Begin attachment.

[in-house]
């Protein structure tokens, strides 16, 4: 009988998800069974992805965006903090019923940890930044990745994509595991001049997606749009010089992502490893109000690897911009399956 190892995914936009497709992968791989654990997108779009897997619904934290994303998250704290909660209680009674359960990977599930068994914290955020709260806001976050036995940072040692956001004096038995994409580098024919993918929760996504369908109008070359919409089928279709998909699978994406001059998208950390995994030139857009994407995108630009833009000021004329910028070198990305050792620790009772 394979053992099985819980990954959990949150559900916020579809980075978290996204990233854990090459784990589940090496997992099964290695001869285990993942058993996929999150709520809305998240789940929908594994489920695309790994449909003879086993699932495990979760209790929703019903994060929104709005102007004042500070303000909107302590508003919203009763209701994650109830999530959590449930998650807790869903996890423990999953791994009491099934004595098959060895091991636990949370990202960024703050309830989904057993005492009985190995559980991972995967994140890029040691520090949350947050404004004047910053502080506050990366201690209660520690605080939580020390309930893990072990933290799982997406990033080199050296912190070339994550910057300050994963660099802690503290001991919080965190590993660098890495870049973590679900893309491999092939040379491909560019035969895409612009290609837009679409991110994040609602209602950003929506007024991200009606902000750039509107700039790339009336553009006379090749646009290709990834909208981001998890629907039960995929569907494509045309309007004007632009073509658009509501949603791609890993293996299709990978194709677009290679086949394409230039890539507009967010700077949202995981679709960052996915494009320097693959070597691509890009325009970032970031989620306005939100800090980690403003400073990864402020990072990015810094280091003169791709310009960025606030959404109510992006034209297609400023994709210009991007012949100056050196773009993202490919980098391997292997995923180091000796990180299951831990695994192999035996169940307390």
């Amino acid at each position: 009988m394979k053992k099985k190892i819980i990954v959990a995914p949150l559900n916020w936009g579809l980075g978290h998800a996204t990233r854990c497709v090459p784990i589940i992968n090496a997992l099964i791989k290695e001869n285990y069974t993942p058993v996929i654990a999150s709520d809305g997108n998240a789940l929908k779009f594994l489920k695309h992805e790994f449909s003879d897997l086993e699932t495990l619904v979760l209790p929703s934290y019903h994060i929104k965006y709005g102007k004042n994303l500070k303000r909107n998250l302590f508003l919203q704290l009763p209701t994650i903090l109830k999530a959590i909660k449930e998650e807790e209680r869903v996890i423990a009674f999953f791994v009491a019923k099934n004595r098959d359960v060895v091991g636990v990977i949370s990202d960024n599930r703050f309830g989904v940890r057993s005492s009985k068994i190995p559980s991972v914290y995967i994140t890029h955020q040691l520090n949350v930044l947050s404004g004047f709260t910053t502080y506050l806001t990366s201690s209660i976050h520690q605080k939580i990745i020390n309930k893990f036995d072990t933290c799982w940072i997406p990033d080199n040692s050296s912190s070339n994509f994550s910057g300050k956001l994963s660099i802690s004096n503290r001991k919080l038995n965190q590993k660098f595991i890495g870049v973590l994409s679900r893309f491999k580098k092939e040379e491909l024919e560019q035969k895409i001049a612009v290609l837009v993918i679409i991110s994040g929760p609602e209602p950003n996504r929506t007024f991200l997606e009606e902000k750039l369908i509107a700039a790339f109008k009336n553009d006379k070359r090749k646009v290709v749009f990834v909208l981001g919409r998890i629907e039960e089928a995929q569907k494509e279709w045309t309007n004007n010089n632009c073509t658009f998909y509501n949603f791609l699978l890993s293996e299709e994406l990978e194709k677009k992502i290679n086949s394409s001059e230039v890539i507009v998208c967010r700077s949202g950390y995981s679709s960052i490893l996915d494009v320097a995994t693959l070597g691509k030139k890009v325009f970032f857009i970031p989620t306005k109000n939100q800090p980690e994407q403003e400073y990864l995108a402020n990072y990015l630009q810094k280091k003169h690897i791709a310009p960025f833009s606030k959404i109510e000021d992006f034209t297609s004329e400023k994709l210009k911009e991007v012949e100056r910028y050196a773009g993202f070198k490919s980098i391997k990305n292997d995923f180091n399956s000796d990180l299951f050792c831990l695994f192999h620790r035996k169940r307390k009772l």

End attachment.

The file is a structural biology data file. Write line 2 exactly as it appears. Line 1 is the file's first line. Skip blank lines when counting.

């Protein structure tokens, strides 16, 4: 009988998800069974992805965006903090019923940890930044990745994509595991001049997606749009010089992502490893109000690897911009399956 190892995914936009497709992968791989654990997108779009897997619904934290994303998250704290909660209680009674359960990977599930068994914290955020709260806001976050036995940072040692956001004096038995994409580098024919993918929760996504369908109008070359919409089928279709998909699978994406001059998208950390995994030139857009994407995108630009833009000021004329910028070198990305050792620790009772 394979053992099985819980990954959990949150559900916020579809980075978290996204990233854990090459784990589940090496997992099964290695001869285990993942058993996929999150709520809305998240789940929908594994489920695309790994449909003879086993699932495990979760209790929703019903994060929104709005102007004042500070303000909107302590508003919203009763209701994650109830999530959590449930998650807790869903996890423990999953791994009491099934004595098959060895091991636990949370990202960024703050309830989904057993005492009985190995559980991972995967994140890029040691520090949350947050404004004047910053502080506050990366201690209660520690605080939580020390309930893990072990933290799982997406990033080199050296912190070339994550910057300050994963660099802690503290001991919080965190590993660098890495870049973590679900893309491999092939040379491909560019035969895409612009290609837009679409991110994040609602209602950003929506007024991200009606902000750039509107700039790339009336553009006379090749646009290709990834909208981001998890629907039960995929569907494509045309309007004007632009073509658009509501949603791609890993293996299709990978194709677009290679086949394409230039890539507009967010700077949202995981679709960052996915494009320097693959070597691509890009325009970032970031989620306005939100800090980690403003400073990864402020990072990015810094280091003169791709310009960025606030959404109510992006034209297609400023994709210009991007012949100056050196773009993202490919980098391997292997995923180091000796990180299951831990695994192999035996169940307390």